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Glycolic acid

Glycolic acid
IUPAC name 2-Hydroxyethanoic acid
Other names glycolic acid,
hydroxyacetic acid
CAS number 79-14-1
RTECS number MC5250000
Molecular formula C2H4O3
Molar mass 76.05 g/mol
Appearance colorless solid
Density 1.27 g/cm3
Melting point

75 °C

Boiling point


Solubility in water 0.1 g/mL
Solubility in other solvents alcohols, acetone,
acetic acid and
ethyl acetate[1]
Acidity (pKa) 3.83
Main hazards Corrosive (C)
NFPA 704
R-phrases R22-R34
S-phrases S26-S36/37/39-S45
Flash point 129 °C[2]
Related Compounds
Related α-hydroxy acids lactic acid
Related compounds acetic acid,
Except where noted otherwise, data are given for
materials in their standard state
(at 25 °C, 100 kPa)

Infobox disclaimer and references

Glycolic acid (or hydroxyacetic acid) is the smallest α-hydroxy acid (AHA). It appears in the form of a colorless, odorless and hygroscopic crystalline solid that is highly soluble in water and related solvents. Glycolic acid is associated with sugar-crops and is isolated from sugarcane, sugar beets, pineapple, canteloupe, and unripe grapes.



Due to its excellent capability to penetrate skin, glycolic acid finds applications in skin care products, most often as a chemical peel performed by a dermatologist in concentrations of 20%-80% or at-home kits in lower concentrations of 10%. It is used to improve the skin's appearance and texture. It may reduce wrinkles, acne scarring, hyperpigmentation and improve many other skin conditions. Once applied, glycolic acid reacts with the upper layer of the epidermis, weakening the binding properties of the lipids that hold the dead skin cells together. This allows the outer skin to "dissolve" revealing the underlying skin.

Glycolic acid is also a useful intermediate for organic synthesis, in a range of reactions including: oxidation-reduction, esterification and long chain polymerization. It is used as a monomer in the preparation of polyglycolic acid and other biocompatible copolymers (e.g. PLGA). Among other uses this compound finds employment in the textile industry as a dyeing and tanning agent, in food processing as a flavoring agent and as a preservative. Glycolic acid is often included into emulsion polymers, solvents and additives for ink and paint in order to improve flow properties and impart gloss.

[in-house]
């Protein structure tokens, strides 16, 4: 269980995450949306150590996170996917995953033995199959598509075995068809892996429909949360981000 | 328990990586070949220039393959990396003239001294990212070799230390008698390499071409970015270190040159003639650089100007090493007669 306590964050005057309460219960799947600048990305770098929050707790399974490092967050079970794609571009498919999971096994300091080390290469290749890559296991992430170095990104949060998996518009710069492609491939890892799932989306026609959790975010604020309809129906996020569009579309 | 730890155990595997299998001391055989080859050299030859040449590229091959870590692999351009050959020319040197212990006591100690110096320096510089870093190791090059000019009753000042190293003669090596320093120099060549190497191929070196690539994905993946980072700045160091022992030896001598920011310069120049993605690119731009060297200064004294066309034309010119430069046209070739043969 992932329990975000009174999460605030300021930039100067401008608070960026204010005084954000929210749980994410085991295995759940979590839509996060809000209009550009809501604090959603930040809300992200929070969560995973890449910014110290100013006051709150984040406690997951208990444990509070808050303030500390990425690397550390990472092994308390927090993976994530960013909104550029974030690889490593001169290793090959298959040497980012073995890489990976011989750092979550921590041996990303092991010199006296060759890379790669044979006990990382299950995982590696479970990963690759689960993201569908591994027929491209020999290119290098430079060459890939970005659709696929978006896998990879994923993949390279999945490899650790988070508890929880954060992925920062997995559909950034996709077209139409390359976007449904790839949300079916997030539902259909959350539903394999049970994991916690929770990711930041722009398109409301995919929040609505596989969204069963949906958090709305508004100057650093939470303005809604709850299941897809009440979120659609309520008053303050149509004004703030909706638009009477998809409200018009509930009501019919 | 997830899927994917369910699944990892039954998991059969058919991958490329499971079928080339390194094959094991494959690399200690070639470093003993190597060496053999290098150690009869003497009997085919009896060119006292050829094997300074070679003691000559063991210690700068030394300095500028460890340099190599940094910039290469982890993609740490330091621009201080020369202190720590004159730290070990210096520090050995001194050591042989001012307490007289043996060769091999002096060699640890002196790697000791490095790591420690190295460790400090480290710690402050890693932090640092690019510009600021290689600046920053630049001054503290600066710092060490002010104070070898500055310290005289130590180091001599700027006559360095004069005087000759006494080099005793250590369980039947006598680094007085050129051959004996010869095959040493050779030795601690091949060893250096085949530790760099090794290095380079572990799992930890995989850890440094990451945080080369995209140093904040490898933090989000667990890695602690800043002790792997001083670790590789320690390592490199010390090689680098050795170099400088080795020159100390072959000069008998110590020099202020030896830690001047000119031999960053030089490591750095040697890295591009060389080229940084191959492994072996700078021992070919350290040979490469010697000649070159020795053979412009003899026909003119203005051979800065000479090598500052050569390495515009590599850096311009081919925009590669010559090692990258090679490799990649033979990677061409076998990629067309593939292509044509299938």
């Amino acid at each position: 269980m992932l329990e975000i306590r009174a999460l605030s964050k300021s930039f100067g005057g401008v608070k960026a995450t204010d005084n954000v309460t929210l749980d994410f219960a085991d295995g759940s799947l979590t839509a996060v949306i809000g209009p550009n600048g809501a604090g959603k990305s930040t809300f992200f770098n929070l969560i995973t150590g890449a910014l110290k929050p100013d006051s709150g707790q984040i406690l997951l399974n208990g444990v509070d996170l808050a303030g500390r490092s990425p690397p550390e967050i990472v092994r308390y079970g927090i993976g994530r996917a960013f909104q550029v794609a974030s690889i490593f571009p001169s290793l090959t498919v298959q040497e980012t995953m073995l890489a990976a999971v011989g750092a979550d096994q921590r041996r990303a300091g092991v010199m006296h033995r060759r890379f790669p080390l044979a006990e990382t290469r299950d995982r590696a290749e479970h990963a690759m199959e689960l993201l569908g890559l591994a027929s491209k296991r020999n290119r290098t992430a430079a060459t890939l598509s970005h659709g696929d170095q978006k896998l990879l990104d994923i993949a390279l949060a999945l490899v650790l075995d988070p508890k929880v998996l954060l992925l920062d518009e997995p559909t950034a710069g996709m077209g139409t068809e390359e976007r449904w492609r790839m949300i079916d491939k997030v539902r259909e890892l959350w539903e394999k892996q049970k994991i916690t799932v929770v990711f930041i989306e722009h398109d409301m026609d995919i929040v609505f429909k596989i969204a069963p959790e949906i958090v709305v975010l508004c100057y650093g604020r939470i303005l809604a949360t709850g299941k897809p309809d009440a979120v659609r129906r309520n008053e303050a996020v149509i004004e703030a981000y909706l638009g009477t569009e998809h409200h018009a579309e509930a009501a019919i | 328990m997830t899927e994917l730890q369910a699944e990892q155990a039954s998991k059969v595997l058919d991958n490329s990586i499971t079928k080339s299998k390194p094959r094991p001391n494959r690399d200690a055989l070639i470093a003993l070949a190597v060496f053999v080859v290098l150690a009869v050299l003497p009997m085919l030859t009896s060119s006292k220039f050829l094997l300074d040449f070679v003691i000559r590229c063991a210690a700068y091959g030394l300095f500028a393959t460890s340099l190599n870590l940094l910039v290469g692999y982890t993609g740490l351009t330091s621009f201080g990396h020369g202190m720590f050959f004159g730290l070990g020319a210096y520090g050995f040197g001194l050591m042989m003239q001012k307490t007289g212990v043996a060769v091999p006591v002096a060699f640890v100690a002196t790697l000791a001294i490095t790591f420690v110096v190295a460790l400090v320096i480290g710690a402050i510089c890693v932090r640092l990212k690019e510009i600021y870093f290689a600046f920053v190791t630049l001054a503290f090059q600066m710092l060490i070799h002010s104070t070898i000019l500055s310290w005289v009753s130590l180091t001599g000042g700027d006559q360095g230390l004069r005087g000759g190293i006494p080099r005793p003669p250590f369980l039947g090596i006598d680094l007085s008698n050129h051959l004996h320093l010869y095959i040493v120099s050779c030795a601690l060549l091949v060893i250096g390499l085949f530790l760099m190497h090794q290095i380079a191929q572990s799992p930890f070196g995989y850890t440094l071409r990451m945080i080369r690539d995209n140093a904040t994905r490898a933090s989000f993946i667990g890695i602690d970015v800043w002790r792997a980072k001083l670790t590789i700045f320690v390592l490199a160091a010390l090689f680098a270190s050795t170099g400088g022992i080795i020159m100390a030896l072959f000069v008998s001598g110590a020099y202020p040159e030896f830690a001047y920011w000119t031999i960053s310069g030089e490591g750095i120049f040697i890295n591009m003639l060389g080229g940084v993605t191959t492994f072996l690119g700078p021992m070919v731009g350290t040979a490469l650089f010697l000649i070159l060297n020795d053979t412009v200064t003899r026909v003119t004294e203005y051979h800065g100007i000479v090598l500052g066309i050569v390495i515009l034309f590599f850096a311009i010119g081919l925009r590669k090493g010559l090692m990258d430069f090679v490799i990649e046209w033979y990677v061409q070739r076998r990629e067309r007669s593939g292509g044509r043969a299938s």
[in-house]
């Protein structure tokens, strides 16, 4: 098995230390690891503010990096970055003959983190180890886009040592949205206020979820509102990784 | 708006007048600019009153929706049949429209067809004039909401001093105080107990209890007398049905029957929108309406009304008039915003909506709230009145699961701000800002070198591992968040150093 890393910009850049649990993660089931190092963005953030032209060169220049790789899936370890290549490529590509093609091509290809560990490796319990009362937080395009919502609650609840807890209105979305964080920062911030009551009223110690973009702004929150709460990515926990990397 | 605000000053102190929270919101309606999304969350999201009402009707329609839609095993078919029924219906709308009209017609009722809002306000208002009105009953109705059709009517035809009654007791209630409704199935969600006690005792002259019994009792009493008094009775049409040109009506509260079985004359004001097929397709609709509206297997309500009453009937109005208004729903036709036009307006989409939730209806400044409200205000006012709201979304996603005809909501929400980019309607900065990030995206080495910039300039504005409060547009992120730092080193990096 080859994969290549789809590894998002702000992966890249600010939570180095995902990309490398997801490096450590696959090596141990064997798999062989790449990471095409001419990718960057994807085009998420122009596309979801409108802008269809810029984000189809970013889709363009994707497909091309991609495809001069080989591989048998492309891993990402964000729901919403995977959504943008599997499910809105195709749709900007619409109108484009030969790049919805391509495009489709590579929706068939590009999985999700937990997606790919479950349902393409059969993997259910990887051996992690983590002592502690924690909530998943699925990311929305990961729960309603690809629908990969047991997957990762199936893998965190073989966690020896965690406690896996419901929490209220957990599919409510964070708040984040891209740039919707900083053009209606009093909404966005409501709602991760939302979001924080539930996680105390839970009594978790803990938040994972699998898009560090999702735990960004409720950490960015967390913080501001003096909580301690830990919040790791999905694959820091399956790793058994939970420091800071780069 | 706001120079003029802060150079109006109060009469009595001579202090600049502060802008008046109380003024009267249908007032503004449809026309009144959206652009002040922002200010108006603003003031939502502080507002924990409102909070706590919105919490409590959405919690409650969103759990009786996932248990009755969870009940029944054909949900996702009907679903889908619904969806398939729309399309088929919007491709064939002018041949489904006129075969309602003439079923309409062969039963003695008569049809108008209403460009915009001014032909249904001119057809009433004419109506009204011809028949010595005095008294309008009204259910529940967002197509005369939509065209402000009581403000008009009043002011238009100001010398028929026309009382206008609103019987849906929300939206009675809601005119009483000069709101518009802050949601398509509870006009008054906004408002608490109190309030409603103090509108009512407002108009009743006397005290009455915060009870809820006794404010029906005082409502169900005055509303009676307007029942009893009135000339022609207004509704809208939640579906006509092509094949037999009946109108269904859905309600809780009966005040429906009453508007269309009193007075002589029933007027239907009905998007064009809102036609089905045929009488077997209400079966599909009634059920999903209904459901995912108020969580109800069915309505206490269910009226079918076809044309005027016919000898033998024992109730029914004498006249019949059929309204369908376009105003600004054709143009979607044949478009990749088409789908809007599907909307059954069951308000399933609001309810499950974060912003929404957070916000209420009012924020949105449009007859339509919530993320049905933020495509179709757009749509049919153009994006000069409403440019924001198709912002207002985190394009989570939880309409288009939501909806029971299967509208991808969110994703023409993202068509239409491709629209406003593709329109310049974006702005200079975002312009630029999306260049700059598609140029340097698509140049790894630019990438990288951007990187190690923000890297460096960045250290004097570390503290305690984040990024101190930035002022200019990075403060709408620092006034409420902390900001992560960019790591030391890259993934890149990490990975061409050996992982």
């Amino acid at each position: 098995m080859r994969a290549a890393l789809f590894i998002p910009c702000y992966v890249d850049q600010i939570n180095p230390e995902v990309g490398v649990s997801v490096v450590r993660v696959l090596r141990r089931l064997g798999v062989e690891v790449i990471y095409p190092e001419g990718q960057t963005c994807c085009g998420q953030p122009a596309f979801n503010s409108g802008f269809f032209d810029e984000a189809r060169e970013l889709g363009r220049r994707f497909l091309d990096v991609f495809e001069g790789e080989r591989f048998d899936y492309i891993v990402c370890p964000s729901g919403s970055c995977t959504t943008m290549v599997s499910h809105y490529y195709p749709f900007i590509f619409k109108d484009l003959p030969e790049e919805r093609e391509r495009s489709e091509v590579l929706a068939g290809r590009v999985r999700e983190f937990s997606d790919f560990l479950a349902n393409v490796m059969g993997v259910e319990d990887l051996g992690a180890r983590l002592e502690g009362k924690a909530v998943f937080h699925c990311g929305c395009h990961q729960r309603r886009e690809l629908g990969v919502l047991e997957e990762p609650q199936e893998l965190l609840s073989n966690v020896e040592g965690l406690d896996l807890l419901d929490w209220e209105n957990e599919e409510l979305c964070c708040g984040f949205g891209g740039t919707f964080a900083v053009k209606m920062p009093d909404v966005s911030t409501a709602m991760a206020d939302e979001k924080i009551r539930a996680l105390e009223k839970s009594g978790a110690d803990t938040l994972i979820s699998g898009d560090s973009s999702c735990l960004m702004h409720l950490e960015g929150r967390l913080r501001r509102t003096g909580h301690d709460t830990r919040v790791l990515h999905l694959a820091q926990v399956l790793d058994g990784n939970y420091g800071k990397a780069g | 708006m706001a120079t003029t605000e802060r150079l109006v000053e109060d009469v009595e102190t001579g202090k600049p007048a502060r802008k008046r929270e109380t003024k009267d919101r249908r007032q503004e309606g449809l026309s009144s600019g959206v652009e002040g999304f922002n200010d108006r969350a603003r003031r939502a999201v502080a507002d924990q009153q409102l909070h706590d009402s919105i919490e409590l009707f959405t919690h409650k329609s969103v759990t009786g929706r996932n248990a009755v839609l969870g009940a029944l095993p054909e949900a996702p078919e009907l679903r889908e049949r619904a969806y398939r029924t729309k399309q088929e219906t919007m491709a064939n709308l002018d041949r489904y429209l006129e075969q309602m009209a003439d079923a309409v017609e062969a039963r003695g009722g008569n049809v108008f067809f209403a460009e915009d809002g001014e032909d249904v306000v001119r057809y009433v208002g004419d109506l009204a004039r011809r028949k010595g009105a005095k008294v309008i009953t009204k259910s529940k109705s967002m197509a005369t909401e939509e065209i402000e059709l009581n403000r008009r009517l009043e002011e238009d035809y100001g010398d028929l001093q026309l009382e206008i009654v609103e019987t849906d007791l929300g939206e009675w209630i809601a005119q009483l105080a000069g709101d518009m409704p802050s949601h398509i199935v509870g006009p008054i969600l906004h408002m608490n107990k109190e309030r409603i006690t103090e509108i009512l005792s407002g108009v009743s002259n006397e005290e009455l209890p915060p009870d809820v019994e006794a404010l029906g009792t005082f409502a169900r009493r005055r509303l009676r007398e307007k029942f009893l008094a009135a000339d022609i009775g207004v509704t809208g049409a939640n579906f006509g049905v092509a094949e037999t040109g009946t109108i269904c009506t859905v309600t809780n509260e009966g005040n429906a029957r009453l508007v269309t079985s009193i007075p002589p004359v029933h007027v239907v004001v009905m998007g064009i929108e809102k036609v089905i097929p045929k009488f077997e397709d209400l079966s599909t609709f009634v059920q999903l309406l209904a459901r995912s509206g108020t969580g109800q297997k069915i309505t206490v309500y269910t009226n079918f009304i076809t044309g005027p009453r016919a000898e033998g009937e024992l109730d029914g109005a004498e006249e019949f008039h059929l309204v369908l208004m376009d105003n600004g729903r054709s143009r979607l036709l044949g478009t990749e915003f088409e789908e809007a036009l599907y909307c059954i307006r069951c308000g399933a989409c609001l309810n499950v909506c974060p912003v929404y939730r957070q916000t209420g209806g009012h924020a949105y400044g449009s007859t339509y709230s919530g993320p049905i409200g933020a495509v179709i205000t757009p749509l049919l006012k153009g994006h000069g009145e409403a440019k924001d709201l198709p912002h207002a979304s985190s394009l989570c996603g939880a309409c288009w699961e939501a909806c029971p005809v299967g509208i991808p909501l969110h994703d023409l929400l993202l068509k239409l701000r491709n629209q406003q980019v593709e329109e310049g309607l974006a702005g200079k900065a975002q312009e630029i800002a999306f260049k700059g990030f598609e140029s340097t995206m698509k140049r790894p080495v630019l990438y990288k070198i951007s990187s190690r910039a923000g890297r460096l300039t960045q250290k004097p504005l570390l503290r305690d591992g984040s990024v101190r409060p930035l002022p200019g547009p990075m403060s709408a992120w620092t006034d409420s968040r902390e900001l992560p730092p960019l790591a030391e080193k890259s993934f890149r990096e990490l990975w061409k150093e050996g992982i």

Glycolic acid is isolated from natural sources and is inexpensively available. It can be prepared by the reaction of chloroacetic acid with sodium hydroxide followed by re-acidification.

Glycolic acid can also be prepared using an enzymatic biochemical process which produces fewer impurities compared to traditional chemical synthesis, requires less energy in production and produces less co-product.[3] This process is used by the specialty chemical company CrossChem.


Glycolic acid is a mild irritant.[4]


  1. ^ DuPont Glycolic Acid Technical Information. Retrieved on 2006-07-06.
  2. ^ Glycolic Acid MSDS. University of Akron. Retrieved on 2006-09-18.
  3. ^ GlyAcid EBP™ Crystalline at
  4. ^ Glycolic Acid MSDS. ICSC:NENG1537 International Chemical Safety Cards (WHO/IPCS/ILO). Retrieved on 2006-06-08.
This article is licensed under the GNU Free Documentation License. It uses material from the Wikipedia article "Glycolic_acid". A list of authors is available in Wikipedia.
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